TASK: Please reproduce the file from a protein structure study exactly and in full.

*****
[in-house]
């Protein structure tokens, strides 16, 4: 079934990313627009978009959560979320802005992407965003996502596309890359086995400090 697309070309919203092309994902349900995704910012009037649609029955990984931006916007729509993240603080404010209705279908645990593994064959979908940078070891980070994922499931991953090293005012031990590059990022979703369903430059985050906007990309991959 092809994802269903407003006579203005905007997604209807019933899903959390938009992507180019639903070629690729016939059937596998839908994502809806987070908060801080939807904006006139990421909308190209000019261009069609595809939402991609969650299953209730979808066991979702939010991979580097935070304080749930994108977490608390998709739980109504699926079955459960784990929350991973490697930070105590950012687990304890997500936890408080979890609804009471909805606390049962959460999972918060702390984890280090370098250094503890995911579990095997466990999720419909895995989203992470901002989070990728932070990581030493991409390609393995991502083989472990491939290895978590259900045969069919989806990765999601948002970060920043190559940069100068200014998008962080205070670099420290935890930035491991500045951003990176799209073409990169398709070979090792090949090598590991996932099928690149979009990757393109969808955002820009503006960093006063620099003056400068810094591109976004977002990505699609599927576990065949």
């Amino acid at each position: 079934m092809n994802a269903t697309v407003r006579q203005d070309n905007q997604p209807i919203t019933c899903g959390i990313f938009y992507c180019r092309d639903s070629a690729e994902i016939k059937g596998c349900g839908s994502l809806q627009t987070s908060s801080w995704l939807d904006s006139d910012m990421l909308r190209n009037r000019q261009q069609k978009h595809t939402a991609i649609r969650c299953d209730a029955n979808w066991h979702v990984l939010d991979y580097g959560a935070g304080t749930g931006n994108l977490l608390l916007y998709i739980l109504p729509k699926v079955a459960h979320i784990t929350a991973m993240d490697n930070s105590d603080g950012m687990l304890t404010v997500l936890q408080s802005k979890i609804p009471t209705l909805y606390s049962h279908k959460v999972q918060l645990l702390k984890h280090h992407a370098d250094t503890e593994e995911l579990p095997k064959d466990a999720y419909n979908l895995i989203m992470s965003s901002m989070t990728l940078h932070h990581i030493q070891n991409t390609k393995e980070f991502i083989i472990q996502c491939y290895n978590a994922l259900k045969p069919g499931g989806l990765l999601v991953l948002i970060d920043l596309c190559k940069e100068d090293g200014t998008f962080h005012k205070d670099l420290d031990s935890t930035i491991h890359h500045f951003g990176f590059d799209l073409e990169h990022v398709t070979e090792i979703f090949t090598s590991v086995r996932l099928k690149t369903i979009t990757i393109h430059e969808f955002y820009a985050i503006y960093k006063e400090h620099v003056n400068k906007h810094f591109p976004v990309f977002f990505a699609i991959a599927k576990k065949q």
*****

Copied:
[in-house]
């Protein structure tokens, strides 16, 4: 079934990313627009978009959560979320802005992407965003996502596309890359086995400090 697309070309919203092309994902349900995704910012009037649609029955990984931006916007729509993240603080404010209705279908645990593994064959979908940078070891980070994922499931991953090293005012031990590059990022979703369903430059985050906007990309991959 092809994802269903407003006579203005905007997604209807019933899903959390938009992507180019639903070629690729016939059937596998839908994502809806987070908060801080939807904006006139990421909308190209000019261009069609595809939402991609969650299953209730979808066991979702939010991979580097935070304080749930994108977490608390998709739980109504699926079955459960784990929350991973490697930070105590950012687990304890997500936890408080979890609804009471909805606390049962959460999972918060702390984890280090370098250094503890995911579990095997466990999720419909895995989203992470901002989070990728932070990581030493991409390609393995991502083989472990491939290895978590259900045969069919989806990765999601948002970060920043190559940069100068200014998008962080205070670099420290935890930035491991500045951003990176799209073409990169398709070979090792090949090598590991996932099928690149979009990757393109969808955002820009503006960093006063620099003056400068810094591109976004977002990505699609599927576990065949």
């Amino acid at each position: 079934m092809n994802a269903t697309v407003r006579q203005d070309n905007q997604p209807i919203t019933c899903g959390i990313f938009y992507c180019r092309d639903s070629a690729e994902i016939k059937g596998c349900g839908s994502l809806q627009t987070s908060s801080w995704l939807d904006s006139d910012m990421l909308r190209n009037r000019q261009q069609k978009h595809t939402a991609i649609r969650c299953d209730a029955n979808w066991h979702v990984l939010d991979y580097g959560a935070g304080t749930g931006n994108l977490l608390l916007y998709i739980l109504p729509k699926v079955a459960h979320i784990t929350a991973m993240d490697n930070s105590d603080g950012m687990l304890t404010v997500l936890q408080s802005k979890i609804p009471t209705l909805y606390s049962h279908k959460v999972q918060l645990l702390k984890h280090h992407a370098d250094t503890e593994e995911l579990p095997k064959d466990a999720y419909n979908l895995i989203m992470s965003s901002m989070t990728l940078h932070h990581i030493q070891n991409t390609k393995e980070f991502i083989i472990q996502c491939y290895n978590a994922l259900k045969p069919g499931g989806l990765l999601v991953l948002i970060d920043l596309c190559k940069e100068d090293g200014t998008f962080h005012k205070d670099l420290d031990s935890t930035i491991h890359h500045f951003g990176f590059d799209l073409e990169h990022v398709t070979e090792i979703f090949t090598s590991v086995r996932l099928k690149t369903i979009t990757i393109h430059e969808f955002y820009a985050i503006y960093k006063e400090h620099v003056n400068k906007h810094f591109p976004v990309f977002f990505a699609i991959a599927k576990k065949q």